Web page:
Use of white blood cell growth factors and risk of acute myeloid leukemia or myelodysplastic syndrome among elderly patients with non-Hodgkin lymphoma

Authors

  • Stephen K. Gruschkus PhD,

    1. Division of Epidemiology and Disease Control, University of Texas School of Public Health, Houston, Texas
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  • David Lairson PhD,

    1. Division of Management, Policy and Community Health, University of Texas School of Public Health, Houston, Texas
    2. Center for Health Service Research, University of Texas School of Public Health, Houston, Texas
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  • J. Kay Dunn PhD,

    1. Division of Biostatistics, University of Texas School of Public Health, Houston, Texas
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  • Jan Risser PhD,

    1. Division of Epidemiology and Disease Control, University of Texas School of Public Health, Houston, Texas
    2. Division of Management, Policy and Community Health, University of Texas School of Public Health, Houston, Texas
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  • Xianglin L. Du MD, PhD

    Corresponding author
    1. Division of Epidemiology and Disease Control, University of Texas School of Public Health, Houston, Texas
    2. Division of Management, Policy and Community Health, University of Texas School of Public Health, Houston, Texas
    3. Center for Health Service Research, University of Texas School of Public Health, Houston, Texas
    • Division of Epidemiology and Disease Control, University of Texas School of Public Health, 1200 Herman Pressler Drive, RAS-E631, Houston, TX 77030
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    • Fax: (713) 500-9264


Abstract

BACKGROUND.

The current study was conducted to evaluate the association between colony-stimulating factor (CSF) use and the risk of developing therapy-related myelodysplastic syndromes or acute myeloid leukemia (t-MDS/AML) among a large cohort of elderly patients with non-Hodgkin lymphoma (NHL) who were treated with chemotherapy.

METHODS.

A total of 13,203 NHL patients were identified from the Surveillance, Epidemiology, and End Results-Medicare database who were diagnosed from 1992 through 2002. Patients were followed from their initial chemotherapy date until the date they were diagnosed with t-MDS/AML, death, or last follow-up (October 31, 2006), whichever occurred first.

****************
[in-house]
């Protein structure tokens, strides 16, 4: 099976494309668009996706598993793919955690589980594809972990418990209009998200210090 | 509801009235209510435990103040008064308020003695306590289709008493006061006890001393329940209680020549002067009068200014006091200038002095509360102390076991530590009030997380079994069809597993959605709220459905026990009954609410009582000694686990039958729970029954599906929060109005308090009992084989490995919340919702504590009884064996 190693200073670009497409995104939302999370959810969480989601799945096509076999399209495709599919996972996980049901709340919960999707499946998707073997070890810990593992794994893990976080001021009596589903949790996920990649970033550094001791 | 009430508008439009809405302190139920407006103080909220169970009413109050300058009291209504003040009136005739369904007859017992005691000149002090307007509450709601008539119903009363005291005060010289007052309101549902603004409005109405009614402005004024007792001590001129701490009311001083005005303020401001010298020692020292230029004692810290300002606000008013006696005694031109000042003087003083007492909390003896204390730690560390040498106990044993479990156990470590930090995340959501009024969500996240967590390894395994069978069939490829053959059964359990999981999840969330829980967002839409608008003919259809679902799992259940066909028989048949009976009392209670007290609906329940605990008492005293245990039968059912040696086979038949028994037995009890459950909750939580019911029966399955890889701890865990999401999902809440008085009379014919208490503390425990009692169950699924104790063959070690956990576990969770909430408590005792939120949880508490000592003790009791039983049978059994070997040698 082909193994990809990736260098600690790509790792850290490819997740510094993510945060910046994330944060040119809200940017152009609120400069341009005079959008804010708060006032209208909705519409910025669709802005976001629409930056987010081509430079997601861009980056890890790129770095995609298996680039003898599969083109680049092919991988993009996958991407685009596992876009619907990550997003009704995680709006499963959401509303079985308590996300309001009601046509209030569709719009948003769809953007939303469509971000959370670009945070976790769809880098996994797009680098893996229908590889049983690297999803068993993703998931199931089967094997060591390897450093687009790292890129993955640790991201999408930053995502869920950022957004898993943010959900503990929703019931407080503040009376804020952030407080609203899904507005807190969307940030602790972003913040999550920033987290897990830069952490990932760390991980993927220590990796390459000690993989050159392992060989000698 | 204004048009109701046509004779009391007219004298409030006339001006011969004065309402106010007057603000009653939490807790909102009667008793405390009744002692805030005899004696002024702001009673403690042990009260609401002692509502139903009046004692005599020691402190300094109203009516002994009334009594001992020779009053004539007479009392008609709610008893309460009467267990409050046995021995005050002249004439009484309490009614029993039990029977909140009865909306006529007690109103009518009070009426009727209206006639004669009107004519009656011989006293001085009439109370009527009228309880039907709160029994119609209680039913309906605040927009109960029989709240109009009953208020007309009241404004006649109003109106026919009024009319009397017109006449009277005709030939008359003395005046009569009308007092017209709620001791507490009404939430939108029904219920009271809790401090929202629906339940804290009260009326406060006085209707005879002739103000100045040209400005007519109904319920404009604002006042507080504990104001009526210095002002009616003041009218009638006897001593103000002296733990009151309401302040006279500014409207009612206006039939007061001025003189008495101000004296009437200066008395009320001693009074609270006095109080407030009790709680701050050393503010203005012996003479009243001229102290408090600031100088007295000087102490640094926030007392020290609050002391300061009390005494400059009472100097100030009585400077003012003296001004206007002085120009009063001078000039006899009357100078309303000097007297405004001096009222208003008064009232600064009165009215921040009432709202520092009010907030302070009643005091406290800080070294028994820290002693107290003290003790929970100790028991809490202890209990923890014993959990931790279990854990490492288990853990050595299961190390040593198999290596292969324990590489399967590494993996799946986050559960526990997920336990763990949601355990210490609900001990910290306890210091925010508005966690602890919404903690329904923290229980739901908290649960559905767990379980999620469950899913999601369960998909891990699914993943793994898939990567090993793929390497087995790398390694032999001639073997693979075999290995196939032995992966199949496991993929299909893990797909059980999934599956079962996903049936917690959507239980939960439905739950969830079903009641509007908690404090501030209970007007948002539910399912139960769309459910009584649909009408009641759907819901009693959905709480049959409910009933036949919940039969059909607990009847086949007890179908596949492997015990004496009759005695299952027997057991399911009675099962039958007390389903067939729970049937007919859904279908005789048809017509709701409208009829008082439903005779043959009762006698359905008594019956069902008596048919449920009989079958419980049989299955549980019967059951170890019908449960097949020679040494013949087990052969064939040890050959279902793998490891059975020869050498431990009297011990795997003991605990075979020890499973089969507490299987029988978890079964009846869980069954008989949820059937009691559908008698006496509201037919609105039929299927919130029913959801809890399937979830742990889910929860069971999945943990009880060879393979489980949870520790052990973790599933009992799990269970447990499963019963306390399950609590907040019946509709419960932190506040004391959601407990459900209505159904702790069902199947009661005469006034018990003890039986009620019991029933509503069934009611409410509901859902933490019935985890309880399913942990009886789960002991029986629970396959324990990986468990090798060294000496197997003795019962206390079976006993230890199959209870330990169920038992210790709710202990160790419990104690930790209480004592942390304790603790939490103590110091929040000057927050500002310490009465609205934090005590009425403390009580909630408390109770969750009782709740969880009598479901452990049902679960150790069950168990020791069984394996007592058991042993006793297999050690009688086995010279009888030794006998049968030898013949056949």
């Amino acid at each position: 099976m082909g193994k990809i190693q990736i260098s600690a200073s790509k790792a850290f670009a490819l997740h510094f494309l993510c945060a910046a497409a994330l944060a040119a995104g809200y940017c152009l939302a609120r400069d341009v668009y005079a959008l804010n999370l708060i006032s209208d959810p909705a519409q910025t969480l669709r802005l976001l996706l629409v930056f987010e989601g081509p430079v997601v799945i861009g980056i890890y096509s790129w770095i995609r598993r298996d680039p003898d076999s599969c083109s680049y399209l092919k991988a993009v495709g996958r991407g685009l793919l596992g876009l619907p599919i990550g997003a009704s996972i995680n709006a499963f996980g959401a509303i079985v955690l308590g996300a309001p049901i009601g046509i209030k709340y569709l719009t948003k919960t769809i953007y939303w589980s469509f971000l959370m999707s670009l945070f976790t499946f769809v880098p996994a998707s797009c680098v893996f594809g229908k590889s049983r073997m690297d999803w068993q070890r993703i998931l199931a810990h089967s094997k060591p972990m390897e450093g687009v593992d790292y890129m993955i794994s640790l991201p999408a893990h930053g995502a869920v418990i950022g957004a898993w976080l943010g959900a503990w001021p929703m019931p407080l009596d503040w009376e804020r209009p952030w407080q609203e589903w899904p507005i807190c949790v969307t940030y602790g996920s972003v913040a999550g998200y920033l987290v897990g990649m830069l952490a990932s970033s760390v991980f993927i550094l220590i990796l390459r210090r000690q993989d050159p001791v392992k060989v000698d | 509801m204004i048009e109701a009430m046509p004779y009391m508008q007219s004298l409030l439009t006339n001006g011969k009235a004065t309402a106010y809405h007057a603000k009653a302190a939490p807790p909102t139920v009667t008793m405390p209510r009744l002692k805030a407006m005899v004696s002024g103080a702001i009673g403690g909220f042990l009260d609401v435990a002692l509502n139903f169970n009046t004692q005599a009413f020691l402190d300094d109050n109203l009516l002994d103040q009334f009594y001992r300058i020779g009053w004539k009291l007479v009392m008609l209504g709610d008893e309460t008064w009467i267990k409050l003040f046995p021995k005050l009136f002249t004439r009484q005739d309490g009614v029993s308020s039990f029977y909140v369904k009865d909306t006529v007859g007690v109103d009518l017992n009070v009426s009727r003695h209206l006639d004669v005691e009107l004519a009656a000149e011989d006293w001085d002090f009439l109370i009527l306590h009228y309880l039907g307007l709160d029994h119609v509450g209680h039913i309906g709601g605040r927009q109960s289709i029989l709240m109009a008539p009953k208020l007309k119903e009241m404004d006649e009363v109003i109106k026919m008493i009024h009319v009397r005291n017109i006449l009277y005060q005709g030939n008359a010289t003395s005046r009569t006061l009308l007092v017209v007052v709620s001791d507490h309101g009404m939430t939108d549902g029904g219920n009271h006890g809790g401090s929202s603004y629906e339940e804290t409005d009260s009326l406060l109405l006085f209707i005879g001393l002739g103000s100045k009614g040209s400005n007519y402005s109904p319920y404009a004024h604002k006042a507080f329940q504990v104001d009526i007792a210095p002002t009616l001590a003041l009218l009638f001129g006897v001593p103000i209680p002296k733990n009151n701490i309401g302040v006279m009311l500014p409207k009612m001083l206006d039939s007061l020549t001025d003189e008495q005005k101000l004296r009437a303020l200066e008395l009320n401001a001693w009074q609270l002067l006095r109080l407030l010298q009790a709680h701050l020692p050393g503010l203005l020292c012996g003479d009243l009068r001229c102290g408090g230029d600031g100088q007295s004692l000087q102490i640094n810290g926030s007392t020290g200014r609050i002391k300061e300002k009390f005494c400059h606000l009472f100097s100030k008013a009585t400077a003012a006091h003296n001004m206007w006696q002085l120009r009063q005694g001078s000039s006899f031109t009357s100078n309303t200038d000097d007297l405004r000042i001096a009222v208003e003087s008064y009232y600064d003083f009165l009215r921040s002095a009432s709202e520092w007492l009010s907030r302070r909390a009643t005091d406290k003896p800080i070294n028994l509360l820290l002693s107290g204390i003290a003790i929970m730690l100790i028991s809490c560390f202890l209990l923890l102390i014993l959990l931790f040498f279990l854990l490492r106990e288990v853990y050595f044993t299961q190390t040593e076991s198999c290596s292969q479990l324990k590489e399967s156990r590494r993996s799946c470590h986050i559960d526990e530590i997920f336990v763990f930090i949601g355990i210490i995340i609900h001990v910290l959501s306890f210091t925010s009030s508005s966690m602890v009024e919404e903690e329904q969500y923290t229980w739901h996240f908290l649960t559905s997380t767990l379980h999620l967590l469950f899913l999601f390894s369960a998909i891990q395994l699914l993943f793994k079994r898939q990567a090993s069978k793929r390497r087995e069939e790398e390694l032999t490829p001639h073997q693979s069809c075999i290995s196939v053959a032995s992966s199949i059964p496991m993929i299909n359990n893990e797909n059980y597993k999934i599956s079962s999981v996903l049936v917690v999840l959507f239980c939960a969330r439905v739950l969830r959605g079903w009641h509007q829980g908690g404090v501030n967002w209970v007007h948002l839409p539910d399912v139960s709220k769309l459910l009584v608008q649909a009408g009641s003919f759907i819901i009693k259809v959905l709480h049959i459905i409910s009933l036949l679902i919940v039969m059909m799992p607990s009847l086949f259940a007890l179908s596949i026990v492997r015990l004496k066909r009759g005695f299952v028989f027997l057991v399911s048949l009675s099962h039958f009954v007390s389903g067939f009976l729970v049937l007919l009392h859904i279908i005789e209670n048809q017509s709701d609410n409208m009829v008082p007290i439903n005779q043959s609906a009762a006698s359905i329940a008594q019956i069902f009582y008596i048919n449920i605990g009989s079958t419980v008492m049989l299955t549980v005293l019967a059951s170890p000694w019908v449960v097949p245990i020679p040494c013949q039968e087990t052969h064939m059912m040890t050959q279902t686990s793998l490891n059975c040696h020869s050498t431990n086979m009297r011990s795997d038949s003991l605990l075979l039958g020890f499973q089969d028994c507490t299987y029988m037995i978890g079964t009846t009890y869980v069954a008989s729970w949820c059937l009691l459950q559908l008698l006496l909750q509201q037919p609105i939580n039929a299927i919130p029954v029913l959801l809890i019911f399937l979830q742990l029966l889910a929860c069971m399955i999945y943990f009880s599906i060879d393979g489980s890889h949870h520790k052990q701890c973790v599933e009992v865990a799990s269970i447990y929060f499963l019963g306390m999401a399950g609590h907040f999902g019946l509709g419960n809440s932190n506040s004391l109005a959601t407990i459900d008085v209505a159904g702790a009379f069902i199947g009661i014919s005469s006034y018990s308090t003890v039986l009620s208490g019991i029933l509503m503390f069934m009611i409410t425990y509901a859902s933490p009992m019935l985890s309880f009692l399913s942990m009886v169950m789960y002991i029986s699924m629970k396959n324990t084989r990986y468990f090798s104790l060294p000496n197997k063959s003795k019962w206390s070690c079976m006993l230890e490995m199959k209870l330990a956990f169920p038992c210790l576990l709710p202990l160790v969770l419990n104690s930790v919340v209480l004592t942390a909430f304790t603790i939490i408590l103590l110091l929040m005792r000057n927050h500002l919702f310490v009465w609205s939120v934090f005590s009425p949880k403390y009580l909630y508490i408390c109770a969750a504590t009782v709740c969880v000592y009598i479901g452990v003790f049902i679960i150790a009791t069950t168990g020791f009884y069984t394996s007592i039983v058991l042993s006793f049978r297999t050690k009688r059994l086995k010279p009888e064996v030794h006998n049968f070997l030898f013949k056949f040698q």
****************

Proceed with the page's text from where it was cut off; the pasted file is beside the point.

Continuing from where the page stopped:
RESULTS.

Overall, 40% (n = 5266) of patients received CSF. During the follow-up period (median follow-up, 2.9 years [range, 1-14.7 years]), 272 (5.2%) patients who were treated with CSF developed t-MDS/AML, compared with 230 (2.9%) patients who did not (P < .0001, log-rank test). The 5-year incidence of t-MDS/AML for patients receiving CSF was 14.1 per 1000 person-years compared with 8.3 per 1000 person-years for patients not receiving CSF. In a multivariable Cox regression analysis adjusted for gender, histology, stage, comorbidities, radiotherapy, and chemotherapy agent, CSF use was found to be independently associated with a 53% increased risk of t-MDS/AML (hazard ratio [HR], 1.53; 95% confidence interval [95% CI], 1.26-1.84). The observed association between CSF use and t-MDS/AML persisted across histologic subgroups (ie, diffuse large B-cell lymphoma, follicular lymphoma, and others). Patients who received both CSF and antimetabolite chemotherapy were found to have a 2.5-fold increased risk of t-MDS/AML (HR, 2.49; 95% CI, 1.91-3.26) compared with patients who received neither agent.

CONCLUSIONS.

The current study, which to our knowledge is the first large population-based study published to date, demonstrated that the administration of CSF among elderly NHL patients receiving chemotherapy was associated with an increased risk of t-MDS/AML, although the absolute risk was low. Cancer 2010. © 2010 American Cancer Society.

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